“The fact that she was proud of us, and that we still did morning circle was liberating,” said Luna.
The last 50 years have seen their ups and downs. In 1965 it opened as The New Age School, a passion project of Isabeth Bakke, based on the teachings of Maria Montessori, Carl Orff, Jean Piaget, the Waldorf School, and others. Bakke was deeply influenced by Nicholas and Helena Roerich’s vision of a peaceful society and wanted a school that would equip students with the necessary tools to bring about such a world.
The cosmic humanist New Age movement began shortly after the school opened, and while there was no association, it made the school a lightening rod of controversy as the culture wars raged throughout the ’80s.
In 1990 the school was renamed The Circle School, and music teacher Melissa Javors wrote the school song to help the children embrace the new name. The ups and downs continued as the school fought for financial stability in the midst of San Antonio’s increasing suburbanization.
In some lean years, the school did not have grades 6-8. It was common for home schooling families to send their children part time. Now, Luna says, the school is operating at capacity, with a wait list. They don’t have space for part time students, and they have a thriving middle school program. A refurbished playground and a new classroom building opened for the 2015-16 school year.
While re-urbanization certainly helps, Luna also attributes this to the rising concern in middle class families that over-testing is sucking all the joy out of their children’s learning. Others are concerned that traditional middle school environments are putting kids under needless social and academic pressure.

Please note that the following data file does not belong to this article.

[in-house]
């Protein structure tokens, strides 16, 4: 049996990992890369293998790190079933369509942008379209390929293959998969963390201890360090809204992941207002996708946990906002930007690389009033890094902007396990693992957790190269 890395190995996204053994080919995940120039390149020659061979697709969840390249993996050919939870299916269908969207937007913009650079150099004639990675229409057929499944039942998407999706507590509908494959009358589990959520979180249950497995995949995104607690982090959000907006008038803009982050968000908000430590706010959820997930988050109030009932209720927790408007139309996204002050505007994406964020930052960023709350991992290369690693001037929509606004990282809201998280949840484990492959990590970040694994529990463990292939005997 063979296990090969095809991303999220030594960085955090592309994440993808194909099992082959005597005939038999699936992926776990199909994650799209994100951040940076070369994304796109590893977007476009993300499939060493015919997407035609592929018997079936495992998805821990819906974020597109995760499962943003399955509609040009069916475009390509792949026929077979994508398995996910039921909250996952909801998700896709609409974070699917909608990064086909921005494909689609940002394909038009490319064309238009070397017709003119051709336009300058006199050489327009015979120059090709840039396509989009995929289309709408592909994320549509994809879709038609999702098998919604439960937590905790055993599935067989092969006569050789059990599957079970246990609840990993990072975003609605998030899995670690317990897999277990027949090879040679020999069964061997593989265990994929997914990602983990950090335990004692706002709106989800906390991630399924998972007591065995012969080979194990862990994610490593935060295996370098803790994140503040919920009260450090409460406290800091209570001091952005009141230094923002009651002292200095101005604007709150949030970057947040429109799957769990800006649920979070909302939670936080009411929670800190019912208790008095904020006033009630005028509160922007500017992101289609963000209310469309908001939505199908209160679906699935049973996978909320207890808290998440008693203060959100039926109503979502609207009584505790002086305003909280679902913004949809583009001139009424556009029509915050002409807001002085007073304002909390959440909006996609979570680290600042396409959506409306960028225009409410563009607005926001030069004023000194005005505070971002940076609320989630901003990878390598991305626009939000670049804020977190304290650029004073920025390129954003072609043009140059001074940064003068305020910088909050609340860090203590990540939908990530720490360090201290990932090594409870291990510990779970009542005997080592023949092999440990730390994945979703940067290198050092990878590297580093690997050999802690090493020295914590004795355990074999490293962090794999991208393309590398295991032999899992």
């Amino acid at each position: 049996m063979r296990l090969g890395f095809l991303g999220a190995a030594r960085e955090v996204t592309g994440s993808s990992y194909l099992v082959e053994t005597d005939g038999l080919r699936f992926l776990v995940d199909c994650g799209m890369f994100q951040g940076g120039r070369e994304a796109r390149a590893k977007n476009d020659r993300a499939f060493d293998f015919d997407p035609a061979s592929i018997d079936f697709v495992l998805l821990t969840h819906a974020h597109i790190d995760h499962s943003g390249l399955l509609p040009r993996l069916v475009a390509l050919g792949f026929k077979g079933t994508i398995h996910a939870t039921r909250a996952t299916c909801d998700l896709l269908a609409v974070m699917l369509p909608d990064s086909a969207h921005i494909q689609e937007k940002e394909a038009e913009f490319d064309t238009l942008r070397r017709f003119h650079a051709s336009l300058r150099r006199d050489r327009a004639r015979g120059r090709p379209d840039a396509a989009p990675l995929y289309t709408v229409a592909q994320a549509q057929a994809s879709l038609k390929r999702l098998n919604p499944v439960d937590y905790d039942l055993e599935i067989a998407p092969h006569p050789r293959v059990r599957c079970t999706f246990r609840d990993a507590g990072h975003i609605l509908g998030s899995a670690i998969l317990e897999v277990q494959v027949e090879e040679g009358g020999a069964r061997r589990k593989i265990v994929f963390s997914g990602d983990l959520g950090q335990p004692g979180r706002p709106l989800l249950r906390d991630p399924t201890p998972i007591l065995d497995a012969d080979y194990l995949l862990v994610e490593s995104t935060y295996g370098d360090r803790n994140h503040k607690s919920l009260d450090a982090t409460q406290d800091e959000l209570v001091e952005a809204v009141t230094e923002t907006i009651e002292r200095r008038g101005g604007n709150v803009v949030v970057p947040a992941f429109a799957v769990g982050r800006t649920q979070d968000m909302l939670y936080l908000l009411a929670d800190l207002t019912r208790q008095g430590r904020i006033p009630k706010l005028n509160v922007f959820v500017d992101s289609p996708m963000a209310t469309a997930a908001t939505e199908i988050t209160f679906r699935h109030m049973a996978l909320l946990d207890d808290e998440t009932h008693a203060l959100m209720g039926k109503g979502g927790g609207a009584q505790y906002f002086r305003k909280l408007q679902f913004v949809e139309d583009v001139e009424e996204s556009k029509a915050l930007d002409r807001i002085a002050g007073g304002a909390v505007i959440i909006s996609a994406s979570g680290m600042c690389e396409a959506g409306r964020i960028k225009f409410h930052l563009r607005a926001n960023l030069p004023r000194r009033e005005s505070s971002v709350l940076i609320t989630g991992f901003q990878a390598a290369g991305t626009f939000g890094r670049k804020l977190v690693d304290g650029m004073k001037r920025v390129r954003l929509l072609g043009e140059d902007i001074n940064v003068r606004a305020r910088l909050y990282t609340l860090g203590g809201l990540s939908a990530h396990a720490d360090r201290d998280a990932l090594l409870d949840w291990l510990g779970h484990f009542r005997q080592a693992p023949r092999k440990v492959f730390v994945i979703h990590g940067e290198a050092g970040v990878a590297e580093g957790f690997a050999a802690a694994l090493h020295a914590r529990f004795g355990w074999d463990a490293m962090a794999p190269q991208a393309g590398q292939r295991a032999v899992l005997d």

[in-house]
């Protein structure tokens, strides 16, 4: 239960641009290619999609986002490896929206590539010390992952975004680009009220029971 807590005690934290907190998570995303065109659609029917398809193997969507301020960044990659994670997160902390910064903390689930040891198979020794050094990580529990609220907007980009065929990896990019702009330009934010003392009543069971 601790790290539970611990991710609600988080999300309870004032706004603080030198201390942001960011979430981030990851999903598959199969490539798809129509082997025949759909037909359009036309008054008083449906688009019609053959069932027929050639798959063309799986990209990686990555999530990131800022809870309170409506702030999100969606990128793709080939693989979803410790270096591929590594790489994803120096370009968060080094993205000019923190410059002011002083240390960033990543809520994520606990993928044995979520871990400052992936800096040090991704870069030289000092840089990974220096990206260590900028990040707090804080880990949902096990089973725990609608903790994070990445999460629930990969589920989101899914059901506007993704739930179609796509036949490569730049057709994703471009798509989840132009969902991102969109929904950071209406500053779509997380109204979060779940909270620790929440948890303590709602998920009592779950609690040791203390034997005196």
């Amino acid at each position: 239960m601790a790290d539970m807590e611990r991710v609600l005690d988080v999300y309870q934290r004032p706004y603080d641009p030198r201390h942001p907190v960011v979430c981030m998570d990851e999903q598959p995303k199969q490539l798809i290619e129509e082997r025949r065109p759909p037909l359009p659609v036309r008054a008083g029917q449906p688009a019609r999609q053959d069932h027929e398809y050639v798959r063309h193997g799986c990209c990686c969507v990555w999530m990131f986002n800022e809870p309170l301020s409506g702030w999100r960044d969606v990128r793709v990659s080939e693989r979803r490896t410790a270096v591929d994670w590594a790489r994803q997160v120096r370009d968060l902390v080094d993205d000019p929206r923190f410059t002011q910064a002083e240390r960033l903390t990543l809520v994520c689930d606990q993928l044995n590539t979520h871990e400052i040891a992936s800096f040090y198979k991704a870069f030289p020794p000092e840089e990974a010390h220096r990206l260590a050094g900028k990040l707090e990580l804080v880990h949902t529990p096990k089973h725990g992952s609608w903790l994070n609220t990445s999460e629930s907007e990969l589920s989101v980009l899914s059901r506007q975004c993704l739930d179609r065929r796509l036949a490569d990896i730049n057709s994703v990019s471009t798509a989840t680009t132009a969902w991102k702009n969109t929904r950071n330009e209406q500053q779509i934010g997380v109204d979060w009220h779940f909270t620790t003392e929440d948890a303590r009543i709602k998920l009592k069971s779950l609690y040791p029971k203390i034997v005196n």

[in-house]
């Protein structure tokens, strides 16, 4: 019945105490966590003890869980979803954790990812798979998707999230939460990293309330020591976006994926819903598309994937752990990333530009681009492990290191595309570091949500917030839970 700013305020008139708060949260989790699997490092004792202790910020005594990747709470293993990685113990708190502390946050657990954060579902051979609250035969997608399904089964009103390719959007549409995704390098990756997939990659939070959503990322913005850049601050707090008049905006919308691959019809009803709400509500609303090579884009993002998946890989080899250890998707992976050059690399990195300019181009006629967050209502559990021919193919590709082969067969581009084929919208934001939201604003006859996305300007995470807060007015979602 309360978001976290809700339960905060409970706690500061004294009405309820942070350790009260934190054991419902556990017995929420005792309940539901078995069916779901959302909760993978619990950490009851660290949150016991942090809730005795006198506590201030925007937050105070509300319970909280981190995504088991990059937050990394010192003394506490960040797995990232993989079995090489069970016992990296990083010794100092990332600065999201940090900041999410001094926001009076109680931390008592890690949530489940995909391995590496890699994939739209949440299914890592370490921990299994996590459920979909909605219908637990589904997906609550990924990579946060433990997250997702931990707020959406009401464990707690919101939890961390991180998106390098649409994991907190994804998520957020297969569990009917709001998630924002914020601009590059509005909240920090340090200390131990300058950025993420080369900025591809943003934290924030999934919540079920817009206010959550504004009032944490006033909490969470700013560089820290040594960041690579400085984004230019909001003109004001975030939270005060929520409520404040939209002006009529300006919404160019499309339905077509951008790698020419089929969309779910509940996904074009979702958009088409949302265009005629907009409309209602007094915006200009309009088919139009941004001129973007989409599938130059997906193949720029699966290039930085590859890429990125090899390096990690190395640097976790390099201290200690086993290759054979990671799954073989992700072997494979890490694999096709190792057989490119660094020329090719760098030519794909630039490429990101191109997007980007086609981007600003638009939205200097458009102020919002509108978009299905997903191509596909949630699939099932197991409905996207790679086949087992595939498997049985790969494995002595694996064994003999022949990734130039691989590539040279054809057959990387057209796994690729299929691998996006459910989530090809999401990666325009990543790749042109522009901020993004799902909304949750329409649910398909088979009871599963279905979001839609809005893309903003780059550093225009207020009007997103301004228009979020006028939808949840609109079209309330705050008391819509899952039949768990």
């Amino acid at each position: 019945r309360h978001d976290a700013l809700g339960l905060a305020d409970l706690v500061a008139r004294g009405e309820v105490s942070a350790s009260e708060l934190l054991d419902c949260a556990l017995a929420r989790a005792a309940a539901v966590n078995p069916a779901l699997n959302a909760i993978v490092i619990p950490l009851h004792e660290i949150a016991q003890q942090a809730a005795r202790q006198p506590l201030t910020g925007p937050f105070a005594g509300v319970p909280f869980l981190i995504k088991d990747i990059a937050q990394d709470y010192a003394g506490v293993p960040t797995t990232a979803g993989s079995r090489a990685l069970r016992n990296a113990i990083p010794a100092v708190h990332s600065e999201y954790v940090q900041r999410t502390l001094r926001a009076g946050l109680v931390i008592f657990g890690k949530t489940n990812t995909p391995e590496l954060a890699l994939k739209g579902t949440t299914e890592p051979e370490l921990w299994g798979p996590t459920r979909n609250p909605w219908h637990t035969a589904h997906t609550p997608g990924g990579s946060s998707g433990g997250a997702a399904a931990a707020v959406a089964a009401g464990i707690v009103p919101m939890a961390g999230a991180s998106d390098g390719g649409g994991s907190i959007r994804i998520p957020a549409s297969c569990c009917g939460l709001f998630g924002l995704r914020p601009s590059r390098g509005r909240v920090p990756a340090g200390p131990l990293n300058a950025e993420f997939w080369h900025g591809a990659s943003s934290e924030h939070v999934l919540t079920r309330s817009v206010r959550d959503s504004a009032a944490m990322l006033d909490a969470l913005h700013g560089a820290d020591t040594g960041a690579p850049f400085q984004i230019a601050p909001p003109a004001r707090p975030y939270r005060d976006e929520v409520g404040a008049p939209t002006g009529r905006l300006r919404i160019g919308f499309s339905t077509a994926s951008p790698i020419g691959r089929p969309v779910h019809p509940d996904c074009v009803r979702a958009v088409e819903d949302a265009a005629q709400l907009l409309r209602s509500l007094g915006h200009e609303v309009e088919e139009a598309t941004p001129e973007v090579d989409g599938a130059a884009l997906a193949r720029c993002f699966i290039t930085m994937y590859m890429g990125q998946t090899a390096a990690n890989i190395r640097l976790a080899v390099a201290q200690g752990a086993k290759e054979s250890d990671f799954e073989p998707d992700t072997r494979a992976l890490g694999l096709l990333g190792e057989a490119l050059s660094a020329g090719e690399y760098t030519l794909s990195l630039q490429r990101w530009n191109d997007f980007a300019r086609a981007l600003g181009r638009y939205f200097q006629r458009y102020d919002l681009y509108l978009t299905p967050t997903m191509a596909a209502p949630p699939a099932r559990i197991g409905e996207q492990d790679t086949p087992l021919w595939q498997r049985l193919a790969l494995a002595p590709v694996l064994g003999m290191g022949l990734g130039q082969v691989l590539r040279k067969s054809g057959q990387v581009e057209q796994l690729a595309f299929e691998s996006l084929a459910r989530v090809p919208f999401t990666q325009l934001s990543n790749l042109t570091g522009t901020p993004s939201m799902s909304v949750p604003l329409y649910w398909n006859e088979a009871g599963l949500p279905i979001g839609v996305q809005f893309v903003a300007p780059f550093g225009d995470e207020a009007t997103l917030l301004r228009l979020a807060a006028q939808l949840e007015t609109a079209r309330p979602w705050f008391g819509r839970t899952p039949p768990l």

Watching the kids playing outside during their half hour (at least) of recreation, its easy to see a healthy web of nurture. Older kids are pushing the younger ones on swings. Kids are hugging and helping each other in some areas while competing in others.
“Kids have an opportunity to learn from older students, watching what independence looks like,” said Luna.
The outdoor space is full of free from play structures as well as a playhouse, some tractor tires, and plenty of mud and rocks. With the confidence and self-actualization characteristic of the school’s students, McChesney’s daughter Arden and one of her friends explain that they had been making pottery out of the mud, but the sun cracked it.
“(The outdoor space) is an extension of the classroom,” said Ramirez.
In many ways, The Circle School is an institution whose time has come. What was radical and even controversial during the Civil Rights and “hippie” movements is now largely mainstream. Students at The Circle School were doing yoga before Madonna. They were getting in touch with nature before Al Gore was making documentaries. They don’t need celebrities to tell them what they are doing is valuable, and they will keep right on pursuing peace when cultural trends move elsewhere, just like they have for the last 50 years.
*Top image: Circle School students ponder just before recess comes to an end. Photo by Scott Ball.